May 26, 2021
It is not surprising there is a gender pain gap given the distinct under-researching of womens’ health and the implications this has for medical education and training. In the book Invisible Women, Caroline Criado-Perez points out that it has been historically assumed that there wasn’t anything fundamentally different between male and female bodies other than size and reproductive function - so for years medical education has been focused on a male “norm”.
The doctor-patient relationship is a fiduciary one which means it is based on mutual trust and respect being a core component of good care. The more barriers there are to understanding each other, the greater the risk to quality of care. But many women do face significant barriers as a result of the gender pain gap. These include a lack of understanding of female specific health concerns and a lack of awareness of sex-based differences in the way non-gendered health issues, such as heart attacks, are experienced. Consequently women are more likely to be misdiagnosed or poorly cared for, which detrimentally impacts their health, wellbeing and life expectancy. The impacts can be disastrous. A 2016 study found that women were 50% more likely to be misdiagnosed following a heart attack.
On today’s episode we will be speaking with Dr. Jennifer Peña who is former physician to the White House Medical Unit, internal medicine doctor, Army vet, and a trailblazer in digital and telehealth. Dr. Peña will unpack the issue of gender inequality in medicine and how we can tackle this.
May 19, 2021
Over the next five to ten years, jobs will change due to technological advancements like artificial intelligence, robotics, the Internet of Things, 3-D printing, and nanotechnology. While these advancements will create a range of new jobs in industries yet to be created, many of today’s jobs will still exist, they will just look a little different and probably involve working with machines. Consider the field of medicine, where medical doctors are primarily responsible for correctly diagnosing and treating patients.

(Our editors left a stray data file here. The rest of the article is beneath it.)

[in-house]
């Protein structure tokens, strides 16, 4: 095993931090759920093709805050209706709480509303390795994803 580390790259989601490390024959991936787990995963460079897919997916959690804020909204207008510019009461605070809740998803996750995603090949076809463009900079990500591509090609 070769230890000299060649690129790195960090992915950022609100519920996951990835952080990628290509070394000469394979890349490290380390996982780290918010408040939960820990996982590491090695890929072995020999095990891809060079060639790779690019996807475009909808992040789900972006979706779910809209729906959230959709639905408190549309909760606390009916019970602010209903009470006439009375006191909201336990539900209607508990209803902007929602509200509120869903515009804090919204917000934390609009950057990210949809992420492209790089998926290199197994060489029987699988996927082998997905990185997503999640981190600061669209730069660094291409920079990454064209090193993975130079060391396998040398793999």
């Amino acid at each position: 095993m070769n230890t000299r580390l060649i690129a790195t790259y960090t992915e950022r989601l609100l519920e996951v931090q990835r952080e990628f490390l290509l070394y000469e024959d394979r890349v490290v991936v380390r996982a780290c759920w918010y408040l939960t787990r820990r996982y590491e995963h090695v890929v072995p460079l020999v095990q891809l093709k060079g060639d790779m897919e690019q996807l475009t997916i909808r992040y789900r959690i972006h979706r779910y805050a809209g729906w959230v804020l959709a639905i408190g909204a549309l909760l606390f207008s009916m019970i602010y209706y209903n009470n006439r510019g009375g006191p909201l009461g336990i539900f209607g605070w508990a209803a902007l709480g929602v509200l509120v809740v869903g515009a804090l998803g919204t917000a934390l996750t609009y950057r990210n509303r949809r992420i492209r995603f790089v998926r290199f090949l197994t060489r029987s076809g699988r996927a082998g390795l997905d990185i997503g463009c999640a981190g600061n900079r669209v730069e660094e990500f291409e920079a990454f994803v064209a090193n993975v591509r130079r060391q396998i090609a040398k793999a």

In the future, it may be algorithms making these diagnoses with remarkable accuracy. Computers could be used to make recommendations about the best treatment. Artificial Intelligence could replace pharmacists, and, in some cases, robots could even carry out surgery. Doctors won’t disappear, but they won’t diagnose or prescribe medicine in the same way they do today. Their role will change as they will need to comfort and manage patients to a greater extent. Just like this example, in the immediate future, advancements in technology won’t necessarily replace all jobs, but it will alter the way most of us work.
The parts of our jobs that are routine, administrative, and repetitive will likely be replaced by technology. According to the consulting firm McKinsey, for 60 percent of all jobs at least one-third of the activities can be automated. Like doctors, employees will be freed up to undertake new tasks in new ways, which will require new skills.
In this podcast we are joined by Dr. Leah Weiss who is a Stanford Graduate School of Business lecturer. She has focused her studies on compassionate leadership, and the positive effect it has on organizations. In this episode Leah will unpack what compassionate leadership is, how we can develop it and why it really is the future of leadership.
May 12, 2021
Psychological safety, a term coined and defined by Harvard Business School professor Amy Edmondson, people feel psychologically safe at work when they believe that they can be themselves at work and they won't be punished or humiliated for sharing their identity, speaking up with ideas, questions, concerns or mistakes.